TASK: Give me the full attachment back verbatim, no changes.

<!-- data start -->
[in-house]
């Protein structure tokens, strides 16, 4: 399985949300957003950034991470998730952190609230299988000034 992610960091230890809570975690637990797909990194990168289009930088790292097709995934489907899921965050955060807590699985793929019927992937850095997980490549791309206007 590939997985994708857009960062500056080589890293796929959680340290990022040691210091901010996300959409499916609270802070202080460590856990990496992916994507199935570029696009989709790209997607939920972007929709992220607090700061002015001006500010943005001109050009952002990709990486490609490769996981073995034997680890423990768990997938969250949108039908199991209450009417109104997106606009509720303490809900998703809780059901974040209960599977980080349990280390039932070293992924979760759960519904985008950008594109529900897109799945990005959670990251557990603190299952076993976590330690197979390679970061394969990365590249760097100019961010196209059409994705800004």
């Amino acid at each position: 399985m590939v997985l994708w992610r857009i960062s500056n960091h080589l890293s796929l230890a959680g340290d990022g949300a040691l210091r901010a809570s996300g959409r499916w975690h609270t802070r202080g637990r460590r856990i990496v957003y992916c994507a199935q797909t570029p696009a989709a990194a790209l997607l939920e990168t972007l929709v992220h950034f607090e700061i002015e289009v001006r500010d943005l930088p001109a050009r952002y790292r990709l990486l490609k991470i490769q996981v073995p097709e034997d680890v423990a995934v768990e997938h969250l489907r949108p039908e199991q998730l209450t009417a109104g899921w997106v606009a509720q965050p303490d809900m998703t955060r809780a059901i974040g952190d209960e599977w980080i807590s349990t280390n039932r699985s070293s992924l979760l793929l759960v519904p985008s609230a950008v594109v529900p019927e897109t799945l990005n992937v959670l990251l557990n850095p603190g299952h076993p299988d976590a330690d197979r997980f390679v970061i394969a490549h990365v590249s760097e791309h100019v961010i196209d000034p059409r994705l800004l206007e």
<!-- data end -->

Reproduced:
[in-house]
């Protein structure tokens, strides 16, 4: 399985949300957003950034991470998730952190609230299988000034 992610960091230890809570975690637990797909990194990168289009930088790292097709995934489907899921965050955060807590699985793929019927992937850095997980490549791309206007 590939997985994708857009960062500056080589890293796929959680340290990022040691210091901010996300959409499916609270802070202080460590856990990496992916994507199935570029696009989709790209997607939920972007929709992220607090700061002015001006500010943005001109050009952002990709990486490609490769996981073995034997680890423990768990997938969250949108039908199991209450009417109104997106606009509720303490809900998703809780059901974040209960599977980080349990280390039932070293992924979760759960519904985008950008594109529900897109799945990005959670990251557990603190299952076993976590330690197979390679970061394969990365590249760097100019961010196209059409994705800004």
């Amino acid at each position: 399985m590939v997985l994708w992610r857009i960062s500056n960091h080589l890293s796929l230890a959680g340290d990022g949300a040691l210091r901010a809570s996300g959409r499916w975690h609270t802070r202080g637990r460590r856990i990496v957003y992916c994507a199935q797909t570029p696009a989709a990194a790209l997607l939920e990168t972007l929709v992220h950034f607090e700061i002015e289009v001006r500010d943005l930088p001109a050009r952002y790292r990709l990486l490609k991470i490769q996981v073995p097709e034997d680890v423990a995934v768990e997938h969250l489907r949108p039908e199991q998730l209450t009417a109104g899921w997106v606009a509720q965050p303490d809900m998703t955060r809780a059901i974040g952190d209960e599977w980080i807590s349990t280390n039932r699985s070293s992924l979760l793929l759960v519904p985008s609230a950008v594109v529900p019927e897109t799945l990005n992937v959670l990251l557990n850095p603190g299952h076993p299988d976590a330690d197979r997980f390679v970061i394969a490549h990365v590249s760097e791309h100019v961010i196209d000034p059409r994705l800004l206007e």